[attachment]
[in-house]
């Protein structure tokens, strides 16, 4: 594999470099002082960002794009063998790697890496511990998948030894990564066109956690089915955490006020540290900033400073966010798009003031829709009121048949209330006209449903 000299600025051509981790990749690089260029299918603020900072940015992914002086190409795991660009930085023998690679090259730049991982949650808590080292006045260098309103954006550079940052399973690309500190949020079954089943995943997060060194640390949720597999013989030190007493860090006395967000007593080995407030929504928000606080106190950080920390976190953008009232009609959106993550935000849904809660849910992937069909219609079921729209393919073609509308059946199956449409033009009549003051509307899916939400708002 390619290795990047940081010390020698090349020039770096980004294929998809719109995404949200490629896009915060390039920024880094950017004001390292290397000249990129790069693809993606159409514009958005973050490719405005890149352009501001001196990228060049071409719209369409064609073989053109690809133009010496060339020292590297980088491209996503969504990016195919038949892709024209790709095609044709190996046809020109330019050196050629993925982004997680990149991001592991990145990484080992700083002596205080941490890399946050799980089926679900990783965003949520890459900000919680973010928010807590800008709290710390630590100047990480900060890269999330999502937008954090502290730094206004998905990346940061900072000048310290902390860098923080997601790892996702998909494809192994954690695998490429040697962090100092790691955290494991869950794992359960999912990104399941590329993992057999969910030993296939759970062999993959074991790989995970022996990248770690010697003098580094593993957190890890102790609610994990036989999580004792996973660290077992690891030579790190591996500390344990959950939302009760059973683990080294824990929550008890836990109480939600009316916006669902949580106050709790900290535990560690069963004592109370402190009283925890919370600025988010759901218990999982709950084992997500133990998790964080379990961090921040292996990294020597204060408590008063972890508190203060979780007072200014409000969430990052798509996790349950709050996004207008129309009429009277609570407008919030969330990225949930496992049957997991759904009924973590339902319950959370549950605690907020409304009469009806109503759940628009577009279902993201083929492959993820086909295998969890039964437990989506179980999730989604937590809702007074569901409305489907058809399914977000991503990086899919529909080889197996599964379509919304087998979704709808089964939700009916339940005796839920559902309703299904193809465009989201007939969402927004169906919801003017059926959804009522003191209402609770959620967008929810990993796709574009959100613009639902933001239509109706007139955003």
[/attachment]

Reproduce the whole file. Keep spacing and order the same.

[in-house]
């Protein structure tokens, strides 16, 4: 594999470099002082960002794009063998790697890496511990998948030894990564066109956690089915955490006020540290900033400073966010798009003031829709009121048949209330006209449903 000299600025051509981790990749690089260029299918603020900072940015992914002086190409795991660009930085023998690679090259730049991982949650808590080292006045260098309103954006550079940052399973690309500190949020079954089943995943997060060194640390949720597999013989030190007493860090006395967000007593080995407030929504928000606080106190950080920390976190953008009232009609959106993550935000849904809660849910992937069909219609079921729209393919073609509308059946199956449409033009009549003051509307899916939400708002 390619290795990047940081010390020698090349020039770096980004294929998809719109995404949200490629896009915060390039920024880094950017004001390292290397000249990129790069693809993606159409514009958005973050490719405005890149352009501001001196990228060049071409719209369409064609073989053109690809133009010496060339020292590297980088491209996503969504990016195919038949892709024209790709095609044709190996046809020109330019050196050629993925982004997680990149991001592991990145990484080992700083002596205080941490890399946050799980089926679900990783965003949520890459900000919680973010928010807590800008709290710390630590100047990480900060890269999330999502937008954090502290730094206004998905990346940061900072000048310290902390860098923080997601790892996702998909494809192994954690695998490429040697962090100092790691955290494991869950794992359960999912990104399941590329993992057999969910030993296939759970062999993959074991790989995970022996990248770690010697003098580094593993957190890890102790609610994990036989999580004792996973660290077992690891030579790190591996500390344990959950939302009760059973683990080294824990929550008890836990109480939600009316916006669902949580106050709790900290535990560690069963004592109370402190009283925890919370600025988010759901218990999982709950084992997500133990998790964080379990961090921040292996990294020597204060408590008063972890508190203060979780007072200014409000969430990052798509996790349950709050996004207008129309009429009277609570407008919030969330990225949930496992049957997991759904009924973590339902319950959370549950605690907020409304009469009806109503759940628009577009279902993201083929492959993820086909295998969890039964437990989506179980999730989604937590809702007074569901409305489907058809399914977000991503990086899919529909080889197996599964379509919304087998979704709808089964939700009916339940005796839920559902309703299904193809465009989201007939969402927004169906919801003017059926959804009522003191209402609770959620967008929810990993796709574009959100613009639902933001239509109706007139955003």